"Industrial" vanity lights, Edison bulbs, and a clean-lined toilet embody the homeowner’s design wishes. A band of river-rock tile in the shower, a rustic, wood-look tile floor, rustic vanity cabinets and mirror frames, and oil-rubbed bronze faucets connect the room to its location.
About the Project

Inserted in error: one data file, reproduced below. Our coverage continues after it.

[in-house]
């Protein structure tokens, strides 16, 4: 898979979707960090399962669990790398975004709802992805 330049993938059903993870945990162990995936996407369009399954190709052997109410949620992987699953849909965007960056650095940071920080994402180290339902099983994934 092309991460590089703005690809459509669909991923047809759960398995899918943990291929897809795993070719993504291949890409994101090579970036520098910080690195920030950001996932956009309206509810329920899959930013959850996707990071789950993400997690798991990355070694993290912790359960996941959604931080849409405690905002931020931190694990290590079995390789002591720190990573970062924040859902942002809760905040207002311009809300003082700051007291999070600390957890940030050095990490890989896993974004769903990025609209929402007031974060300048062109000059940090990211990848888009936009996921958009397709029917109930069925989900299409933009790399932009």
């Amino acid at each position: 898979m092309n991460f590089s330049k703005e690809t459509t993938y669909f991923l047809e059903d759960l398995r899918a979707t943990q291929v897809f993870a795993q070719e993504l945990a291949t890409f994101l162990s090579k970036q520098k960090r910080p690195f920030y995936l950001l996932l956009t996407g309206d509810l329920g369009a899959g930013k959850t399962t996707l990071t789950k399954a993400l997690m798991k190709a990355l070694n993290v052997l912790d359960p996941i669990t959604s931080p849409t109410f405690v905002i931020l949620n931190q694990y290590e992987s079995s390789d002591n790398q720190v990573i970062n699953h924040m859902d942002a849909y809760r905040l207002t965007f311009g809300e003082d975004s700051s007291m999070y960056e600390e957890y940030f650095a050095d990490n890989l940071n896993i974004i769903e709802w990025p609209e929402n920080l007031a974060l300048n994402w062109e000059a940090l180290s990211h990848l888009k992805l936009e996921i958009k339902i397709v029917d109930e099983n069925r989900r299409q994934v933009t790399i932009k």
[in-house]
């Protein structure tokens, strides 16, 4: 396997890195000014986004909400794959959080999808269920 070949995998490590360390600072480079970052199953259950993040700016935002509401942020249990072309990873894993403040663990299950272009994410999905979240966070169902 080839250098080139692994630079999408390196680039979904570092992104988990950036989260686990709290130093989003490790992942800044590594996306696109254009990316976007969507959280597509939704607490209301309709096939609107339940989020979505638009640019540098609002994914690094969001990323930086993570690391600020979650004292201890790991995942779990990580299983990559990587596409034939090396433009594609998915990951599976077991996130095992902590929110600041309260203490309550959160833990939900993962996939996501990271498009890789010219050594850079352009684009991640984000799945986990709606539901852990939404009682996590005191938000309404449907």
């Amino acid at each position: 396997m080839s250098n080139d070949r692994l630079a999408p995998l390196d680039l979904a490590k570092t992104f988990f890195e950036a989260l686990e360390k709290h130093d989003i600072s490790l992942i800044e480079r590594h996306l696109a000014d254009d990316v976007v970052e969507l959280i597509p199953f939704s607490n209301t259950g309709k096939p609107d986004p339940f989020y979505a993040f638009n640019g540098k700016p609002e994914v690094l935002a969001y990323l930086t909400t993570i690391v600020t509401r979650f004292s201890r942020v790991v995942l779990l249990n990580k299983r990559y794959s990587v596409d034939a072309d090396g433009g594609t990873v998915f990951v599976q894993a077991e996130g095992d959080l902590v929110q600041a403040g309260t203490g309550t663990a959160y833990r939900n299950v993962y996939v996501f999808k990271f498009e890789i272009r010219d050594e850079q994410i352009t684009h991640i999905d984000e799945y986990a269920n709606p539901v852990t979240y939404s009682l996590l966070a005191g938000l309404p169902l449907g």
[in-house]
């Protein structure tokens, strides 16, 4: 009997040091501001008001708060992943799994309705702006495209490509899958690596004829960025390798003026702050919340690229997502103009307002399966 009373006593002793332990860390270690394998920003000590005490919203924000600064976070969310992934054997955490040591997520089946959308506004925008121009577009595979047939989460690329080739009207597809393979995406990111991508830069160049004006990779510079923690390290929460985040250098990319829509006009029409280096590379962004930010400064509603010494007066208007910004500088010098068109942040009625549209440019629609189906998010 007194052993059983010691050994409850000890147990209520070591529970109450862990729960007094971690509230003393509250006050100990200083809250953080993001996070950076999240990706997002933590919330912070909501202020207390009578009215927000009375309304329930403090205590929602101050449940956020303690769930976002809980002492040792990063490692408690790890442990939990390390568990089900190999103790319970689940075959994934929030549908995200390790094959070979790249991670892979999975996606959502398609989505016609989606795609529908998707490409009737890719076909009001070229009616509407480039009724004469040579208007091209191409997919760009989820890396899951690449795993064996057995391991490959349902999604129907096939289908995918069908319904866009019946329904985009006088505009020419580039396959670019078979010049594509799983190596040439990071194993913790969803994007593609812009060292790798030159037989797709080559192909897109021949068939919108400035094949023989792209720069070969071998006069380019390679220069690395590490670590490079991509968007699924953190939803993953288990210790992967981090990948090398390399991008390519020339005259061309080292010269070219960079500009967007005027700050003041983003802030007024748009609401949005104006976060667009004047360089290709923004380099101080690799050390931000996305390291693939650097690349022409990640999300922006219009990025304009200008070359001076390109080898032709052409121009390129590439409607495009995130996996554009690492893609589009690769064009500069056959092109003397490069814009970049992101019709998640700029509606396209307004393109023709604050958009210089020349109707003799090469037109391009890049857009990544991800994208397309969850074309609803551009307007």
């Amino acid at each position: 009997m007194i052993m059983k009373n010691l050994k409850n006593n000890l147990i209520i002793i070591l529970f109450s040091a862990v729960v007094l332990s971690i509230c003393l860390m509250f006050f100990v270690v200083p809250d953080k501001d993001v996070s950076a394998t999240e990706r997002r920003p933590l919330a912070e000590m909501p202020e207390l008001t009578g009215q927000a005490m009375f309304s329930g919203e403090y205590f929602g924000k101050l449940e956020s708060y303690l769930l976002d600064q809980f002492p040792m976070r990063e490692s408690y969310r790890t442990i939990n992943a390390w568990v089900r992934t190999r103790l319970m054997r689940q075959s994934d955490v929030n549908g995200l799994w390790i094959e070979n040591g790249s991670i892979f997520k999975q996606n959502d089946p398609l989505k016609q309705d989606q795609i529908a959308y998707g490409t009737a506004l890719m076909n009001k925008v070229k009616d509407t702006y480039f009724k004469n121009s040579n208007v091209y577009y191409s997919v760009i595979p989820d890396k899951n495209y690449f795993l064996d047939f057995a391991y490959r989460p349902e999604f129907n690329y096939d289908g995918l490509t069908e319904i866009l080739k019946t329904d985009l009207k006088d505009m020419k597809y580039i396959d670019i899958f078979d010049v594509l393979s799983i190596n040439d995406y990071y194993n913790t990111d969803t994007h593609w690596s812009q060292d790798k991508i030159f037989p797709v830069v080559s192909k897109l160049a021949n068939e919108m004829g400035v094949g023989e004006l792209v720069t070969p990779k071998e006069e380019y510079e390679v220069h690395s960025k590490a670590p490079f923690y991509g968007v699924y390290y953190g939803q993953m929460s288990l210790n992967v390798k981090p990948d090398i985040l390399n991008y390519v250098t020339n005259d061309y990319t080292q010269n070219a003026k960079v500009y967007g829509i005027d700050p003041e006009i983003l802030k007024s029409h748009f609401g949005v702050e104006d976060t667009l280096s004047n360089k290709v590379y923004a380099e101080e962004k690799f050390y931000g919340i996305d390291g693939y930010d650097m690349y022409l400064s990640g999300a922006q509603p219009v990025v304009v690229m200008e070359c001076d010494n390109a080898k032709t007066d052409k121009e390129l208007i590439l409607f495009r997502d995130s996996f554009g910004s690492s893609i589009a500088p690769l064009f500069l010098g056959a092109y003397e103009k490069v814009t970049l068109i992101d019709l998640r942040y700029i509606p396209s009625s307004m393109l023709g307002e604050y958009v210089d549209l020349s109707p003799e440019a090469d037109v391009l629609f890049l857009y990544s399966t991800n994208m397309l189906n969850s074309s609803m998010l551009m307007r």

Picture a 14’6” long, narrow bathroom with entry door located on the right side of one end. Combined with the tub/shower, toilet, and vanity all on the left side of the room, we felt it necessary to try and balance out the space. We were able to add 30” by borrowing from an adjacent room, yet space was still extremely tight. The homeowner desperately wanted a separate shower for adults and a freestanding tub for their young daughter’s bath time, while still including a double vanity.We decided to create a “wet area” so that those showering would have a little more elbow room than in a self-contained shower stall, which would allow the daughter to splash to her heart’s content without damaging adjacent areas. This solution allowed for a separate tub and shower as requested by the client and was key to addressing the challenge of de-emphasizing the narrow shape of the room. A barely noticeable, linear shower drain is comfortable on the feet. The ceramic garden seat provides a spot for mom to sit during bath time as well as a place to prop one’s leg for shaving. Next was figuring out a way to marry this young family’s contemporary/industrial vibe with this timberframe mountain home in northern New Hampshire.